I have a roller coaster relationship with graphic novels. I'm…
The Nix by Nathan Hill was the It book of late summer. Everywhere you turned there was effusive praise and comparisons to John Irving and Charles Dickens, and while I can generally avoid these kinds of books, the author’s local connection (he’s on leave from a teaching gig at St. Thomas) made me give it a chance even though I am not a fan of big books.
By big, I mean physically. Books over 400ish pages need to earn every paragraph after that imaginary demarcation in my head. The Nix did not earn it. Not even close. Which is kind of bummer because had this book been about 200 pages shorted I’d be singing it’s praises. Instead we have an overlong, over-complicated, and yet completely obvious mishmash of a novel that spans decades and countries and touches on every cultural milestone from the Chicago Riots of 1968 to Occupy Wall Street.
Sigh. This is kind of a bummer, because I really wanted to like this book. A lot of the writing is so good and the situations are interesting, but it’s as though the book fell in love with the sound of its own voice and packed in so much garbage that the beautiful golden thread of the story was lost.
On its surface this is a story about Samuel Andresen-Anderson, a college professor whose been estranged from his mother for twenty years. Through a bit of weird 24-hour news cycle happenstance, his mom becomes THE hottest news story for a few weeks and through some convoluted, barely believable happenstance, Samuel is forced to reunite with his mom under the auspices of writing her biography so he can fulfill a contract.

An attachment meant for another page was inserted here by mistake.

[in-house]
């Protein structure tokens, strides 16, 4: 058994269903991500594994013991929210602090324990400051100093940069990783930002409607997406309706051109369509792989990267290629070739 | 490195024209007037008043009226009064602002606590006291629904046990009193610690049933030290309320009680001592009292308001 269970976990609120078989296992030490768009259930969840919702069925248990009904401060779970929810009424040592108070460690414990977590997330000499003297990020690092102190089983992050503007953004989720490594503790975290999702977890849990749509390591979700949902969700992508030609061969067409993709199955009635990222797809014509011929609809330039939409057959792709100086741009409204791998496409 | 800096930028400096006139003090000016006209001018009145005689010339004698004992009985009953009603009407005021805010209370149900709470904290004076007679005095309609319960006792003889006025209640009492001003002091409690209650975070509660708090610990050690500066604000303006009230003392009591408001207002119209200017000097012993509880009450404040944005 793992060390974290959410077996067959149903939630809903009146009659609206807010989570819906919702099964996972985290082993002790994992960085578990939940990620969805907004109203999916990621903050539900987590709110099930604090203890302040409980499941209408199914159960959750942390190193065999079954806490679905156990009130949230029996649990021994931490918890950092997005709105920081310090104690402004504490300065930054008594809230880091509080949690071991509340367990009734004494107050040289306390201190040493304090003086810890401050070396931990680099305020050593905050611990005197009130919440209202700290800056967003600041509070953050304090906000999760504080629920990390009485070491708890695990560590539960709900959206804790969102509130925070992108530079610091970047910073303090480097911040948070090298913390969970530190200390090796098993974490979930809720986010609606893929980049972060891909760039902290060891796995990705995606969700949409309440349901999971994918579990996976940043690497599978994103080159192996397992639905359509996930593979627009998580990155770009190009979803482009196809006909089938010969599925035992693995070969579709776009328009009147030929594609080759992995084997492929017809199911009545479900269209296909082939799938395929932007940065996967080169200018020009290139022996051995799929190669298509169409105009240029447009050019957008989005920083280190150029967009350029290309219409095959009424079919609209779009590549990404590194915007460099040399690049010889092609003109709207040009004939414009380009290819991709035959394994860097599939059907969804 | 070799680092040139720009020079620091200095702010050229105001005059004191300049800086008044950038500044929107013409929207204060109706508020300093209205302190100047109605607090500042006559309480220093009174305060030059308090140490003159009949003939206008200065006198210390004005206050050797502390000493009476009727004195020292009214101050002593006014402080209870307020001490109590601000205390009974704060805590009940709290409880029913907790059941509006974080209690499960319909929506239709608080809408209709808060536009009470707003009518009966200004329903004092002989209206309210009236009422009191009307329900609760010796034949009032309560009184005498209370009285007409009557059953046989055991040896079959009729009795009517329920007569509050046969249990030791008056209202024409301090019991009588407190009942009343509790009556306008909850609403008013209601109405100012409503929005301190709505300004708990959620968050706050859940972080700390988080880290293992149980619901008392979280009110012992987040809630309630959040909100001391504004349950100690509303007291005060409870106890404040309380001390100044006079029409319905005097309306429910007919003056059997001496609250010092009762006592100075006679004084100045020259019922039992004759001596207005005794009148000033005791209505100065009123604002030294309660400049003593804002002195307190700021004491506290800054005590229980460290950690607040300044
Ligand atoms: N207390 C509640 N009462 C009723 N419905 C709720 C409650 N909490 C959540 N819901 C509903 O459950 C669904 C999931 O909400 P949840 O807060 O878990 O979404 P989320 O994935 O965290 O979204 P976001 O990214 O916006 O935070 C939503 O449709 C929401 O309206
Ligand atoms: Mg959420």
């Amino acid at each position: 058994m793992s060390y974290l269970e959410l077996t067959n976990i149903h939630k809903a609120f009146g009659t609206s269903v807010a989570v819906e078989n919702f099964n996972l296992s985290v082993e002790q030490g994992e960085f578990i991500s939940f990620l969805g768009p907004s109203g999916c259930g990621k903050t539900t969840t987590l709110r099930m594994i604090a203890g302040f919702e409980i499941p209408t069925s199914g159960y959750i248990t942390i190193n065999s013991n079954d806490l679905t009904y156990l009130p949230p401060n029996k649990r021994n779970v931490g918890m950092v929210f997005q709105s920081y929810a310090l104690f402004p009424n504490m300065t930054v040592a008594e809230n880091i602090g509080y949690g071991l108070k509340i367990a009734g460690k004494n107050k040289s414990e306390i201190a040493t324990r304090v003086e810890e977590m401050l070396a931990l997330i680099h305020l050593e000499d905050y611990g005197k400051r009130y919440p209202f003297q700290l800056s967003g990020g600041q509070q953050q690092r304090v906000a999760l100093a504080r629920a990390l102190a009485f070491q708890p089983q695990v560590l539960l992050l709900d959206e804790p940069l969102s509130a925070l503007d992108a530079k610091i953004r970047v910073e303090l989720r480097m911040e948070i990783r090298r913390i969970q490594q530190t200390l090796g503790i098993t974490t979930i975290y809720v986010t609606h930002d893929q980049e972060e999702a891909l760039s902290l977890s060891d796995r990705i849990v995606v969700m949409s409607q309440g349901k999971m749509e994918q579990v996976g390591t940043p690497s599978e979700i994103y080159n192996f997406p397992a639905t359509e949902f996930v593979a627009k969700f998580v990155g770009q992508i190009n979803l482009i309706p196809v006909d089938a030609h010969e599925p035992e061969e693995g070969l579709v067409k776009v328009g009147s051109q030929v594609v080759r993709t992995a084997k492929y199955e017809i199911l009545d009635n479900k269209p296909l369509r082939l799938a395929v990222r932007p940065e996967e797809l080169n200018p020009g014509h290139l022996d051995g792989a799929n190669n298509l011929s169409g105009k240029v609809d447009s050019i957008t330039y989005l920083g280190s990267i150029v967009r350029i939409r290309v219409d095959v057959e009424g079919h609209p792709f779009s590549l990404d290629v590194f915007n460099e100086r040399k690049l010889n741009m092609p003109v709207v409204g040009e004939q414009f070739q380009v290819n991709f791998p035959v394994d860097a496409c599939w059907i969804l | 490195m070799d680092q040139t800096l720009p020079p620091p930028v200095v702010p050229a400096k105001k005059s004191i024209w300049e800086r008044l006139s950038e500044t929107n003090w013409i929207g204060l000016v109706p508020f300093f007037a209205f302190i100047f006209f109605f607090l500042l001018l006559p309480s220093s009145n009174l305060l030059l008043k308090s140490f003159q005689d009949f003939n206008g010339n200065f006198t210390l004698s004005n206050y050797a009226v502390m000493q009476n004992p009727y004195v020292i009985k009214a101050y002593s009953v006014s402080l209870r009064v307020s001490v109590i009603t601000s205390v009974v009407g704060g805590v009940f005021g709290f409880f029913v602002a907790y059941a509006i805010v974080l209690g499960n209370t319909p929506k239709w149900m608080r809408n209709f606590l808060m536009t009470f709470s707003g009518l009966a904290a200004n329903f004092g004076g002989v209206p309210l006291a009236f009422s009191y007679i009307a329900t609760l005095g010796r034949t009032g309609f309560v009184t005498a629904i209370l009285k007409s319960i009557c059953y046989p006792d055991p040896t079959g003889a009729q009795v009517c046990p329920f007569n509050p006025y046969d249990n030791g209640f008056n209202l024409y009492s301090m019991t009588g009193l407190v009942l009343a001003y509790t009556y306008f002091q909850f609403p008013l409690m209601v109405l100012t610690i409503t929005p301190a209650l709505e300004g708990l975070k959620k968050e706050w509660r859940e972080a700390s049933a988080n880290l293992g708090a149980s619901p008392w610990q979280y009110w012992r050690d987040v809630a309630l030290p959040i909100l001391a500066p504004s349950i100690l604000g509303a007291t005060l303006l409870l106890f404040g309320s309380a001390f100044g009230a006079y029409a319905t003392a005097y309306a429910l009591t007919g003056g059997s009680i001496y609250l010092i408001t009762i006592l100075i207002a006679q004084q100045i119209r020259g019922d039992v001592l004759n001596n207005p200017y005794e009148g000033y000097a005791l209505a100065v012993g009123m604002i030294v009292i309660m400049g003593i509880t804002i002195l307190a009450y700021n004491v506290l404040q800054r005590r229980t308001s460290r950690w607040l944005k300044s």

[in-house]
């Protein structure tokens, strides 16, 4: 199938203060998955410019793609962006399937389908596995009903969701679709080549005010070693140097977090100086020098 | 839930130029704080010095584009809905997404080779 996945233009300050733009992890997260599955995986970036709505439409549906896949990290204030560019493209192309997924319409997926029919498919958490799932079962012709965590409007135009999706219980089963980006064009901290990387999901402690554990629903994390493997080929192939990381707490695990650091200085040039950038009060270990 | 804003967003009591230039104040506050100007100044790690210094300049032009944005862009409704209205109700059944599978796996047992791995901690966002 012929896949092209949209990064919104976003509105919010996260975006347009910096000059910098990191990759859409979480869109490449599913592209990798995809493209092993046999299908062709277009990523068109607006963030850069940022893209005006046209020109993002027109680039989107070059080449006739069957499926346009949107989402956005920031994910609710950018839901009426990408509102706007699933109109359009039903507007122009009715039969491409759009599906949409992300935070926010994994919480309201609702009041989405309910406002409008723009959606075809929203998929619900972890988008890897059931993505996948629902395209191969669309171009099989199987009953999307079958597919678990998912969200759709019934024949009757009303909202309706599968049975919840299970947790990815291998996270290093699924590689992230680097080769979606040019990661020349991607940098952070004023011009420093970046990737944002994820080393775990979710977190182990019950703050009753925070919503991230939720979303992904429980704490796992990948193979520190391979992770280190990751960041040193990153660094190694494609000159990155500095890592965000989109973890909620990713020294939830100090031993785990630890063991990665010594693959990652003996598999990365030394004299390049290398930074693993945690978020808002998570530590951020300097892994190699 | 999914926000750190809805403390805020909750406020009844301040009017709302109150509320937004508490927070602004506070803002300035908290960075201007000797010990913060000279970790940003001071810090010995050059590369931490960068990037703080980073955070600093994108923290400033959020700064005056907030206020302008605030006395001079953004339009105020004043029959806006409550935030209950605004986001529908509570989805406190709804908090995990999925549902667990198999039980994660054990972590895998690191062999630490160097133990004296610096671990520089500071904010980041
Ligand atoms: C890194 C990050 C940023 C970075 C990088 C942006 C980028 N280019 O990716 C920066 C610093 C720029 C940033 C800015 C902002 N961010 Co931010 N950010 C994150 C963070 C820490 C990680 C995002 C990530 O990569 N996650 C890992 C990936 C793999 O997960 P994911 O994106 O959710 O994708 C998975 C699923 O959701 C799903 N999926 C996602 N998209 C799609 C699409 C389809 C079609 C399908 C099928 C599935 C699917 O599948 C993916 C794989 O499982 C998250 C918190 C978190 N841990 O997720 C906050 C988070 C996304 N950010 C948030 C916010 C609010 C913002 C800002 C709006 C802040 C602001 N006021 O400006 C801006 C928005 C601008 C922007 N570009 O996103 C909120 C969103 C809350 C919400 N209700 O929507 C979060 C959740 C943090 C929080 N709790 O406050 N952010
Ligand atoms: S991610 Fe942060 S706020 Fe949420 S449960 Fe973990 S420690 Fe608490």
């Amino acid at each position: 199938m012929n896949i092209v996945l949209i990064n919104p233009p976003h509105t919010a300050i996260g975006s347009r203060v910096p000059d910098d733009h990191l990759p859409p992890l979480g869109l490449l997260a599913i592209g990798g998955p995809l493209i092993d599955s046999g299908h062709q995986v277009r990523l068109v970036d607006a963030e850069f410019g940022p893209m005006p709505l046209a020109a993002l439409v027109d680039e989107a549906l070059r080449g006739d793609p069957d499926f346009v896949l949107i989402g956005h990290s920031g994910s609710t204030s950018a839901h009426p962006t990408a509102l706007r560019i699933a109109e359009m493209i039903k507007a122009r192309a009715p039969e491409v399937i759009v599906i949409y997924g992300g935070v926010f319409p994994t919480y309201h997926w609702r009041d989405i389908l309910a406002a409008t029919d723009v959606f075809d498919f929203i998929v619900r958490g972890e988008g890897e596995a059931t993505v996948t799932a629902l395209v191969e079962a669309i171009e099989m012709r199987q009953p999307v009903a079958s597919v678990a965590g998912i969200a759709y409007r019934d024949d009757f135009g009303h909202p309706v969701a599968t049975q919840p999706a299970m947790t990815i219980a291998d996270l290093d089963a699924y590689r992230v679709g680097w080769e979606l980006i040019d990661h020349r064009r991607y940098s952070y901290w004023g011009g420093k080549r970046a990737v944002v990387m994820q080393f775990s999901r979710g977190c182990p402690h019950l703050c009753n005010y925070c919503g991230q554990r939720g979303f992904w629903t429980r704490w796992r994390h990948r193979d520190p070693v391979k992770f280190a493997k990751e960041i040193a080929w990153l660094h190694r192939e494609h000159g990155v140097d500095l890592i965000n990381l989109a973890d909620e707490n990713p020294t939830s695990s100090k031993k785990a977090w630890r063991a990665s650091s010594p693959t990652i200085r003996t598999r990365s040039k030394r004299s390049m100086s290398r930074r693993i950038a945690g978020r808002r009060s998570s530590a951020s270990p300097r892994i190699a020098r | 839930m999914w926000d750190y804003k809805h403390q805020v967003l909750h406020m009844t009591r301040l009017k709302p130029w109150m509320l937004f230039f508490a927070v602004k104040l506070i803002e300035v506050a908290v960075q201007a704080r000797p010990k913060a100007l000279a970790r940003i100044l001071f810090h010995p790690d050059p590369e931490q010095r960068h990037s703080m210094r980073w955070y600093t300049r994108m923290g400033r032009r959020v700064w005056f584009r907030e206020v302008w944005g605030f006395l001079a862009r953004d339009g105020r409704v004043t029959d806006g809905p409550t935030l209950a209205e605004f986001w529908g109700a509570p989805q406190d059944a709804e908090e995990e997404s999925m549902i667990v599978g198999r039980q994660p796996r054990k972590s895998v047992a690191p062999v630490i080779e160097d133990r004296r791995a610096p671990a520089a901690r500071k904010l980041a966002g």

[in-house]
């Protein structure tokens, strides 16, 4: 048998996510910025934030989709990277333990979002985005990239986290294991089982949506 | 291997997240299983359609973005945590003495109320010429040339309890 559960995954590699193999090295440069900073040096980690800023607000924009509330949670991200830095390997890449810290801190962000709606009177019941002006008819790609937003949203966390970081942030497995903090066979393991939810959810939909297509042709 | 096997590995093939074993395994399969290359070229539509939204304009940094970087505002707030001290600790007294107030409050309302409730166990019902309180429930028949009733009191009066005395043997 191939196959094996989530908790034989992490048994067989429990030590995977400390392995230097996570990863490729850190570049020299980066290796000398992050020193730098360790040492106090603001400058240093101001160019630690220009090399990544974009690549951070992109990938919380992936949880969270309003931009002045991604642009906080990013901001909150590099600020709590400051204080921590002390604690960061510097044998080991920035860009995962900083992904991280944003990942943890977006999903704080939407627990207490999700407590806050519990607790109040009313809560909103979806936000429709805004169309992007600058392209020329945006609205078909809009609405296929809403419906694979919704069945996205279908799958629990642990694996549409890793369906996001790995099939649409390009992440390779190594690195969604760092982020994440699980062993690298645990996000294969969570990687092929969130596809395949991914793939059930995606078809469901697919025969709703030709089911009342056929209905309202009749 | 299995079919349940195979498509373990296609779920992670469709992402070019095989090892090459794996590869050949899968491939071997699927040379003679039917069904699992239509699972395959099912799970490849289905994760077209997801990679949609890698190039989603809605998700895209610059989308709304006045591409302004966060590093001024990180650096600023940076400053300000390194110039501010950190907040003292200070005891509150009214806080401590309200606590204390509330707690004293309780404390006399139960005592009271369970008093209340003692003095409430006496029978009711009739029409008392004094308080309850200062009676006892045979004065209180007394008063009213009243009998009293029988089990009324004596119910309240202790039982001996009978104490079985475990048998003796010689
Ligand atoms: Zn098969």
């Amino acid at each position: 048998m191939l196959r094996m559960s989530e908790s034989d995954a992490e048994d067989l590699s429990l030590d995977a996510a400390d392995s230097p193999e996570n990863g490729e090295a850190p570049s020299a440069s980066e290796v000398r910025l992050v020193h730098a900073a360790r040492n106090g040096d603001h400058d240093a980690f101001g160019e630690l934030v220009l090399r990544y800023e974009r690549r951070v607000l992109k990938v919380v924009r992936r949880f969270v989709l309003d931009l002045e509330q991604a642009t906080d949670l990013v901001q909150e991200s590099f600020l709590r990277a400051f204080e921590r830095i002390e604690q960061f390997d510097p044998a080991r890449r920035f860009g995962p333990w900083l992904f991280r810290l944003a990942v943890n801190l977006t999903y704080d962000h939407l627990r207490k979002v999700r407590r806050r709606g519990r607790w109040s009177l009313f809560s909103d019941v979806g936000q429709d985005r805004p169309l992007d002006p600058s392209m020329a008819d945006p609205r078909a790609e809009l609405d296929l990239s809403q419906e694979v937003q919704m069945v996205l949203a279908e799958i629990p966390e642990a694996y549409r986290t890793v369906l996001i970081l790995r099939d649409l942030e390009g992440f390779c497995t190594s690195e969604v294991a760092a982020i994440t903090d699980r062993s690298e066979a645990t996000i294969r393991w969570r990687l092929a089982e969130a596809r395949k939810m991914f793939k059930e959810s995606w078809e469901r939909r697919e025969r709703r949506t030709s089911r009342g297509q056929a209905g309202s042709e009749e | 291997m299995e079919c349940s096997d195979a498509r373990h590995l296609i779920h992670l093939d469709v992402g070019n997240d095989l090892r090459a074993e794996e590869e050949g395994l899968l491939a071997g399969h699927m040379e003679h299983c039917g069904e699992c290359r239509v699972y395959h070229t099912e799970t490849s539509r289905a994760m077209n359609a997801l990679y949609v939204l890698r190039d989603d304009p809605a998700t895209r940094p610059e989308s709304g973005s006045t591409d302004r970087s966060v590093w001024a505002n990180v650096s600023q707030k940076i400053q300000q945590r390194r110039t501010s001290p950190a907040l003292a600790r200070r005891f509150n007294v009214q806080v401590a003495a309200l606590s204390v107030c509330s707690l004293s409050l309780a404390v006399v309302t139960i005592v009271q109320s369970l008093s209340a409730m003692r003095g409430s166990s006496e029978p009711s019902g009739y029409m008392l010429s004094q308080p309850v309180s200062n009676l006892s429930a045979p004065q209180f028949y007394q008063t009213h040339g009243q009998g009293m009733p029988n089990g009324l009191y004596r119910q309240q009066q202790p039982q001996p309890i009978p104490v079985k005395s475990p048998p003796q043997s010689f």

He’s down for this because he’s pretty miserable. He spends all his non-teaching time playing Elfquest, a multi-player online video game and he’s got a jerk student who is up in his business because he caught her cheating on a paper.
Were this a book just about Samuel and his relationship with his mother. I’d have hearts shooting out of my eyes. The scenes from his childhood are beautiful. The story of his loneliness and how it echoes his mother’s loneliness are great. The stories she passes down from her father to Samuel, also great. His odd friendship with a pair of twins that live near by? You guessed it great.
So how does a book with so much great fail so spectacularly?
Because it’s stuffed full of superfluous story lines like Pwnage’s, an Elfquest master. We learn ALL about Pwnage and his unhealthy lifestyle and his vows to a live a better life tomorrow. I’m still not sure what he has to do with Samuel’s story.
And Pwnage isn’t the only one. Here’s a partial list of people who get a lengthy point of view that have only little to do with Samuel’s story: Allen Ginsberg, Hubert H. Humphrey, Walter Cronkite, a childhood friend, a college student, and more I’m sure I’m forgetting.
What could have been a beautiful book about a sensitive boy and the mother who abandoned him instead becomes a big, bloated mess about IDEAS and ISSUES and THE SPIRIT OF OUR TIMES.